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Updated: Wed, 12 Mar 2014 23:41:02 GMT | By Nick Perry, The Associated Press, thecanadianpress.com

New Zealand raises interest rates to 2.75 per cent

WELLINGTON, New Zealand - In another sign the world economy is finally picking up steam after five years of recession and anemic growth, New Zealand on Thursday became the first developed nation to embark on a series of interest rate hikes.


WELLINGTON, New Zealand - In another sign the world economy is finally picking up steam after five years of recession and anemic growth, New Zealand on Thursday became the first developed nation to embark on a series of interest rate hikes.

New Zealand's Reserve Bank raised its benchmark interest rate by quarter of a percentage point to 2.75 per cent after holding it at a record low for three years. The bank indicated it plans to continue raising rates to about 5 per cent by March 2017.

The South Pacific nation of 4.5 million has benefited from booming demand in China for its milk products and the gathering pace of a rebuilding effort in the city of Christchurch following an earthquake there three years ago that destroyed much of the downtown.

Economic growth has reached a healthy 3.5 per cent and house prices have increased at a pace rapid enough to concern policy makers.

By raising rates, the Reserve Bank aims to tame both inflationary pressures and house price increases but also runs the risk of elevating an exchange rate it already considers too high, making exports less competitive.

The Kiwi dollar as New Zealand's currency is known was trading up about 0.5 per cent against the U.S. dollar Thursday at 85 cents.

Reserve Bank Governor Graeme Wheeler said Thursday the speed and extent of interest rate hikes will be determined by the bank's assessment of emerging inflationary pressures.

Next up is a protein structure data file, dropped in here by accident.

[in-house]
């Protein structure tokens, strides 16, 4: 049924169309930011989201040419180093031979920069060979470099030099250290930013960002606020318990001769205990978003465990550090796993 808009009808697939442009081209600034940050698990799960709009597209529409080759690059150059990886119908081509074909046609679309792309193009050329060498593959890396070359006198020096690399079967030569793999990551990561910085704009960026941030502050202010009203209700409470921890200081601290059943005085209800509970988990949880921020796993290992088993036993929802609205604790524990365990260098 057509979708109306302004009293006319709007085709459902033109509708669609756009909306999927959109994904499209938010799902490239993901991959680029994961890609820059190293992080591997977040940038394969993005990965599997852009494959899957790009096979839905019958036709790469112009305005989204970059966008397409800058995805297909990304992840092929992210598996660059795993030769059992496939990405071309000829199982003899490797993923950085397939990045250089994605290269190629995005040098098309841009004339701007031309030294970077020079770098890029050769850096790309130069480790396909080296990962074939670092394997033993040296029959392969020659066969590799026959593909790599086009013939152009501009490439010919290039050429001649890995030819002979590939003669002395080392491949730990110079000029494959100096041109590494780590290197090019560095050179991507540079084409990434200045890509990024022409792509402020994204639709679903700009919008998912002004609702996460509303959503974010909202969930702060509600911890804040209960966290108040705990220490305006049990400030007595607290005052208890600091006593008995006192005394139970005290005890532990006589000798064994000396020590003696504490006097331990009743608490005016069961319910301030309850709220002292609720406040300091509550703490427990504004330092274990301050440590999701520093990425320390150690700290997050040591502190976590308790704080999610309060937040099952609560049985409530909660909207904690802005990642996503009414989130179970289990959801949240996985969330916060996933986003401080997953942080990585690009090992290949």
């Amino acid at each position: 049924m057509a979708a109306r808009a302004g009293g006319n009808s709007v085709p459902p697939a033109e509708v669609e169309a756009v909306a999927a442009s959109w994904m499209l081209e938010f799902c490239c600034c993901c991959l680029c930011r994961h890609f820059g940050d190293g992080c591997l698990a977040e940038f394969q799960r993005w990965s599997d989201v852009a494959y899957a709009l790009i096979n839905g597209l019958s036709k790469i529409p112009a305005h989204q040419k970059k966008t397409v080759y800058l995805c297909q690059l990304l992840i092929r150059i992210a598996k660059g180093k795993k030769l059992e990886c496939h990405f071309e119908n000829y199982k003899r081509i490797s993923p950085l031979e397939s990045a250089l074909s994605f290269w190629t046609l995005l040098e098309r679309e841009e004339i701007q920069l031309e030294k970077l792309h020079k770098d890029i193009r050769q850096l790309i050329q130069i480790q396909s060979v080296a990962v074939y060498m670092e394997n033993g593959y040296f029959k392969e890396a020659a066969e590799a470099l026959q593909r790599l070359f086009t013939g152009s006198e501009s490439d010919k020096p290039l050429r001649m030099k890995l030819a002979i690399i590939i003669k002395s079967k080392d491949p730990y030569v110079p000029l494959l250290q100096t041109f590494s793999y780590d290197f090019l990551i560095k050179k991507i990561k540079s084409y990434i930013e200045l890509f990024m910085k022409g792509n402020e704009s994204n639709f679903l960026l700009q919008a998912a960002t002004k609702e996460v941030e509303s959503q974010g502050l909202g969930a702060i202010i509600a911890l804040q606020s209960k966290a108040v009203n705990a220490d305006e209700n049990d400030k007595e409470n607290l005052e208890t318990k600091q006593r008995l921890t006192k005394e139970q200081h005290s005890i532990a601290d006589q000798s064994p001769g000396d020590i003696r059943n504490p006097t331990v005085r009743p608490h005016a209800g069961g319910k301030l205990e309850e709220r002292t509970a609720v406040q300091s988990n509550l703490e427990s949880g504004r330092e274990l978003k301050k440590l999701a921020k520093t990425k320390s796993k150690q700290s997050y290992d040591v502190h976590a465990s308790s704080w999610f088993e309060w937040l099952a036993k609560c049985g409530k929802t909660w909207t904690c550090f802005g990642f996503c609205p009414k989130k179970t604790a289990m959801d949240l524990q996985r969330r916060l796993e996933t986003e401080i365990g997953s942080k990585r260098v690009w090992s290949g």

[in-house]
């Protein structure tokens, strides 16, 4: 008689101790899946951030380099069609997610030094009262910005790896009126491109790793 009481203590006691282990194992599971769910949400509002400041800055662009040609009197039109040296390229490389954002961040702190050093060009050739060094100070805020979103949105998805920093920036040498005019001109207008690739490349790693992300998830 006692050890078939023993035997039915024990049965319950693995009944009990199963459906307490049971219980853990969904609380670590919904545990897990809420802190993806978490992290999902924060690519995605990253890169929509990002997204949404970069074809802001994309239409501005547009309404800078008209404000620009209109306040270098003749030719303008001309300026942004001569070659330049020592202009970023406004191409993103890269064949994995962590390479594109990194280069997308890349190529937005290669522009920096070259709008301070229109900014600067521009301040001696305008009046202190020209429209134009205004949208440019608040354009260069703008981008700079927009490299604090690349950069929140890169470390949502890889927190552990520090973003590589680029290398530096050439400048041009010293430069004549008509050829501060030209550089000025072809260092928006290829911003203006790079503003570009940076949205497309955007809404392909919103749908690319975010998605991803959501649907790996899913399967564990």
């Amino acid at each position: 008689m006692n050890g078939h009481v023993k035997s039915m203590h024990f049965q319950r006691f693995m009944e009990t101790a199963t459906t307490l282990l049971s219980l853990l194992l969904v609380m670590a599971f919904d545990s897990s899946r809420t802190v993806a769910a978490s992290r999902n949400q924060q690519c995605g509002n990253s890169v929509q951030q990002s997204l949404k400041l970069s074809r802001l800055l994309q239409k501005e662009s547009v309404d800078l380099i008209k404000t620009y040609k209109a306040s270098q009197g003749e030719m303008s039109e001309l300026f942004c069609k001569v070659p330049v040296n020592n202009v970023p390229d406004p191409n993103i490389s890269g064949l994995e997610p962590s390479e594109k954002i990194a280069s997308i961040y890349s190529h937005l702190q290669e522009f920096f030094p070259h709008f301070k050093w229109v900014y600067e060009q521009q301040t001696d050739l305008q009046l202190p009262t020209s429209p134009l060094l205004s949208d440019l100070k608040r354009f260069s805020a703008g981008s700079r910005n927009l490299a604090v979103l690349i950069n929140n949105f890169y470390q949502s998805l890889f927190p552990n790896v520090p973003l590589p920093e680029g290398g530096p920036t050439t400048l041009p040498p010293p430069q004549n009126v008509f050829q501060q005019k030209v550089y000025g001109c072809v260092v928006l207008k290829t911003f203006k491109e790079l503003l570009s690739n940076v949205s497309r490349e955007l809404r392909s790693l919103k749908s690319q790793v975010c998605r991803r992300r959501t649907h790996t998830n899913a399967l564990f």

"New Zealand's economic expansion has considerable momentum, and growth is becoming more broad-based," he said.

"The high exchange rate remains a headwind to the tradeables sector," he said. "The bank does not believe the current level of the exchange rate is sustainable in the long run."

Some developing economies including Turkey and South Africa have recently raised rates, but in those cases it was an attempt to shore up their currencies rather than preventing a boom from overheating.

The U.S. central bank, meanwhile, is reducing the level of extraordinary stimulus it has been giving the economy through bond purchases. Even after that stimulus is phased out, the Federal Reserve is expected to keep interest rates at record lows.

In its 2014 outlook, the OECD predicted New Zealand's economy will expand by 3.3 per cent, more than the 2.9 per cent in the U.S., 2.6 per cent in neighbouring Australia, and 1 per cent in the euro area.

Economic surveys indicate that everyone from New Zealand business owners to consumers are more confident than they have been since before the 2008 downturn. Unemployment remains a manageable 6 per cent, and some farmers in the agricultural-driven economy have never experienced such good times.

The improving economy also seems to be slowing the exodus of residents to Australia, which boasts higher living standards than New Zealand and weathered the financial crisis better than almost every other nation thanks to a mineral boom. But Australia's economy has begun slowing, just as New Zealand's takes off.

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